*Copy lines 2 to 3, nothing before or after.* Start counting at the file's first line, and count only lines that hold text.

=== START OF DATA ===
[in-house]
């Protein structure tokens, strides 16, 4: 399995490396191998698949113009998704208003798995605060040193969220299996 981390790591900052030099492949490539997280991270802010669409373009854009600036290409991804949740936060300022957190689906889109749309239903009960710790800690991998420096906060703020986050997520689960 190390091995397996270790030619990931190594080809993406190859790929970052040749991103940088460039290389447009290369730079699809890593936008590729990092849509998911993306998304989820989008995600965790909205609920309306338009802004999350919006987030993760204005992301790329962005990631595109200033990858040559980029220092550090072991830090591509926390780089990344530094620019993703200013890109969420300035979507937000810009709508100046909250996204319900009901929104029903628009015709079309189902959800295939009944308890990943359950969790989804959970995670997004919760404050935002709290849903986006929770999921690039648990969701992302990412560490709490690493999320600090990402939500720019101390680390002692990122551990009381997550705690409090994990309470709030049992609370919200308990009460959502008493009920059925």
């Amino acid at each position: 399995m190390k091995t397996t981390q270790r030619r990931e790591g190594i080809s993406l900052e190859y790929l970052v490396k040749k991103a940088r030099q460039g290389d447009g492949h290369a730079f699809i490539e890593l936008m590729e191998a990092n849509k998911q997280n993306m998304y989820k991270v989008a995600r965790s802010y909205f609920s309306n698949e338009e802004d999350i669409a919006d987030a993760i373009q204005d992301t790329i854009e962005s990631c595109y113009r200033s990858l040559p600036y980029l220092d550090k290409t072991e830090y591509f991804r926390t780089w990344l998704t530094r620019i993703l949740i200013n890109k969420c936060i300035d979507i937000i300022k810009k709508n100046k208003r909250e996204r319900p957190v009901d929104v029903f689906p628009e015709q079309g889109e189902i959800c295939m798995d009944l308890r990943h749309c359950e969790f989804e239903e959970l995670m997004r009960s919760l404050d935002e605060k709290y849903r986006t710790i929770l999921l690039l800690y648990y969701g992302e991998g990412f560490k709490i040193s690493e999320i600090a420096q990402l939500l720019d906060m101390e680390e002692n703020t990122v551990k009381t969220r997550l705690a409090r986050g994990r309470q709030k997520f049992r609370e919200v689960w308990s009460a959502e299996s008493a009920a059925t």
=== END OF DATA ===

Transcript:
């Protein structure tokens, strides 16, 4: 399995490396191998698949113009998704208003798995605060040193969220299996 981390790591900052030099492949490539997280991270802010669409373009854009600036290409991804949740936060300022957190689906889109749309239903009960710790800690991998420096906060703020986050997520689960 190390091995397996270790030619990931190594080809993406190859790929970052040749991103940088460039290389447009290369730079699809890593936008590729990092849509998911993306998304989820989008995600965790909205609920309306338009802004999350919006987030993760204005992301790329962005990631595109200033990858040559980029220092550090072991830090591509926390780089990344530094620019993703200013890109969420300035979507937000810009709508100046909250996204319900009901929104029903628009015709079309189902959800295939009944308890990943359950969790989804959970995670997004919760404050935002709290849903986006929770999921690039648990969701992302990412560490709490690493999320600090990402939500720019101390680390002692990122551990009381997550705690409090994990309470709030049992609370919200308990009460959502008493009920059925």
């Amino acid at each position: 399995m190390k091995t397996t981390q270790r030619r990931e790591g190594i080809s993406l900052e190859y790929l970052v490396k040749k991103a940088r030099q460039g290389d447009g492949h290369a730079f699809i490539e890593l936008m590729e191998a990092n849509k998911q997280n993306m998304y989820k991270v989008a995600r965790s802010y909205f609920s309306n698949e338009e802004d999350i669409a919006d987030a993760i373009q204005d992301t790329i854009e962005s990631c595109y113009r200033s990858l040559p600036y980029l220092d550090k290409t072991e830090y591509f991804r926390t780089w990344l998704t530094r620019i993703l949740i200013n890109k969420c936060i300035d979507i937000i300022k810009k709508n100046k208003r909250e996204r319900p957190v009901d929104v029903f689906p628009e015709q079309g889109e189902i959800c295939m798995d009944l308890r990943h749309c359950e969790f989804e239903e959970l995670m997004r009960s919760l404050d935002e605060k709290y849903r986006t710790i929770l999921l690039l800690y648990y969701g992302e991998g990412f560490k709490i040193s690493e999320i600090a420096q990402l939500l720019d906060m101390e680390e002692n703020t990122v551990k009381t969220r997550l705690a409090r986050g994990r309470q709030k997520f049992r609370e919200v689960w308990s009460a959502e299996s008493a009920a059925t």